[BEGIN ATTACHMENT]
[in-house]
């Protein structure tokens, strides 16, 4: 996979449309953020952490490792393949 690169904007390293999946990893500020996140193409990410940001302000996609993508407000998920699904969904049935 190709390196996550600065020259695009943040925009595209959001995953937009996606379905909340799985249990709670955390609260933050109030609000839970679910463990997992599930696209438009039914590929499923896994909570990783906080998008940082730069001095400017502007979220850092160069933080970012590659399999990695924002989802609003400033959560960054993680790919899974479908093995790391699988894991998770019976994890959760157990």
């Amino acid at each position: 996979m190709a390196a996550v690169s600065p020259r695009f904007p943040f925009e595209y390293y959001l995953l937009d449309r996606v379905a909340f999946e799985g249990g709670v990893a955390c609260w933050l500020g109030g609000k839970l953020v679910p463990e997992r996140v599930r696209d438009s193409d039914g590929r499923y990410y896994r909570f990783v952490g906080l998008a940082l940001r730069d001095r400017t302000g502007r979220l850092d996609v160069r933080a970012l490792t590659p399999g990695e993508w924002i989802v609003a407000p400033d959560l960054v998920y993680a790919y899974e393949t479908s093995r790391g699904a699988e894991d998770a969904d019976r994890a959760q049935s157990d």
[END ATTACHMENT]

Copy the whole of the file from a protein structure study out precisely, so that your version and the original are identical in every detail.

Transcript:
[in-house]
């Protein structure tokens, strides 16, 4: 996979449309953020952490490792393949 690169904007390293999946990893500020996140193409990410940001302000996609993508407000998920699904969904049935 190709390196996550600065020259695009943040925009595209959001995953937009996606379905909340799985249990709670955390609260933050109030609000839970679910463990997992599930696209438009039914590929499923896994909570990783906080998008940082730069001095400017502007979220850092160069933080970012590659399999990695924002989802609003400033959560960054993680790919899974479908093995790391699988894991998770019976994890959760157990």
């Amino acid at each position: 996979m190709a390196a996550v690169s600065p020259r695009f904007p943040f925009e595209y390293y959001l995953l937009d449309r996606v379905a909340f999946e799985g249990g709670v990893a955390c609260w933050l500020g109030g609000k839970l953020v679910p463990e997992r996140v599930r696209d438009s193409d039914g590929r499923y990410y896994r909570f990783v952490g906080l998008a940082l940001r730069d001095r400017t302000g502007r979220l850092d996609v160069r933080a970012l490792t590659p399999g990695e993508w924002i989802v609003a407000p400033d959560l960054v998920y993680a790919y899974e393949t479908s093995r790391g699904a699988e894991d998770a969904d019976r994890a959760q049935s157990d």